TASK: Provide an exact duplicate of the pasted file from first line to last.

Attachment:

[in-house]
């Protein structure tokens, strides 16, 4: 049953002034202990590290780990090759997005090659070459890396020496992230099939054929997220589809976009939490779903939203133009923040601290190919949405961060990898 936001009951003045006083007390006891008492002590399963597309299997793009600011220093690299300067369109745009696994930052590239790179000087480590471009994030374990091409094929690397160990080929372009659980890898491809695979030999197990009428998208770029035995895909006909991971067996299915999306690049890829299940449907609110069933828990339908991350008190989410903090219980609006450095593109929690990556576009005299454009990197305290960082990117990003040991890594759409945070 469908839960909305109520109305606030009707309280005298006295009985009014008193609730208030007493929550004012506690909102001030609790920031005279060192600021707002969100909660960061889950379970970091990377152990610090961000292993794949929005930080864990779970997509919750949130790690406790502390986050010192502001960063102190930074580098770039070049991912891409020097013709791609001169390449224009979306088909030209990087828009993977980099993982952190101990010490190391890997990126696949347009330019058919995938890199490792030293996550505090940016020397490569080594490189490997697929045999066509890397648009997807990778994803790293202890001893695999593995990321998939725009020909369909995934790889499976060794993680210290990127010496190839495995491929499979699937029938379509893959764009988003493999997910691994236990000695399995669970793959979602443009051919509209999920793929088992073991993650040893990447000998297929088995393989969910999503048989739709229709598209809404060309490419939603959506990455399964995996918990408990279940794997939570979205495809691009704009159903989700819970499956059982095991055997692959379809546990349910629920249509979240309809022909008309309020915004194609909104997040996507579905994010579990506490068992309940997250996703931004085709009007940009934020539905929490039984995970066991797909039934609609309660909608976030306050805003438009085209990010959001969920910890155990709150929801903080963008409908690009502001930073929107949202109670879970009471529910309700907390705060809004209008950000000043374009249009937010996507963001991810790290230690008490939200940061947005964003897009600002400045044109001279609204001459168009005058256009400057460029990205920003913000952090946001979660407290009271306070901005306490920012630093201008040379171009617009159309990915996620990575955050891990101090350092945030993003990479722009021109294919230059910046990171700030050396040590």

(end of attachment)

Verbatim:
[in-house]
């Protein structure tokens, strides 16, 4: 049953002034202990590290780990090759997005090659070459890396020496992230099939054929997220589809976009939490779903939203133009923040601290190919949405961060990898 936001009951003045006083007390006891008492002590399963597309299997793009600011220093690299300067369109745009696994930052590239790179000087480590471009994030374990091409094929690397160990080929372009659980890898491809695979030999197990009428998208770029035995895909006909991971067996299915999306690049890829299940449907609110069933828990339908991350008190989410903090219980609006450095593109929690990556576009005299454009990197305290960082990117990003040991890594759409945070 469908839960909305109520109305606030009707309280005298006295009985009014008193609730208030007493929550004012506690909102001030609790920031005279060192600021707002969100909660960061889950379970970091990377152990610090961000292993794949929005930080864990779970997509919750949130790690406790502390986050010192502001960063102190930074580098770039070049991912891409020097013709791609001169390449224009979306088909030209990087828009993977980099993982952190101990010490190391890997990126696949347009330019058919995938890199490792030293996550505090940016020397490569080594490189490997697929045999066509890397648009997807990778994803790293202890001893695999593995990321998939725009020909369909995934790889499976060794993680210290990127010496190839495995491929499979699937029938379509893959764009988003493999997910691994236990000695399995669970793959979602443009051919509209999920793929088992073991993650040893990447000998297929088995393989969910999503048989739709229709598209809404060309490419939603959506990455399964995996918990408990279940794997939570979205495809691009704009159903989700819970499956059982095991055997692959379809546990349910629920249509979240309809022909008309309020915004194609909104997040996507579905994010579990506490068992309940997250996703931004085709009007940009934020539905929490039984995970066991797909039934609609309660909608976030306050805003438009085209990010959001969920910890155990709150929801903080963008409908690009502001930073929107949202109670879970009471529910309700907390705060809004209008950000000043374009249009937010996507963001991810790290230690008490939200940061947005964003897009600002400045044109001279609204001459168009005058256009400057460029990205920003913000952090946001979660407290009271306070901005306490920012630093201008040379171009617009159309990915996620990575955050891990101090350092945030993003990479722009021109294919230059910046990171700030050396040590």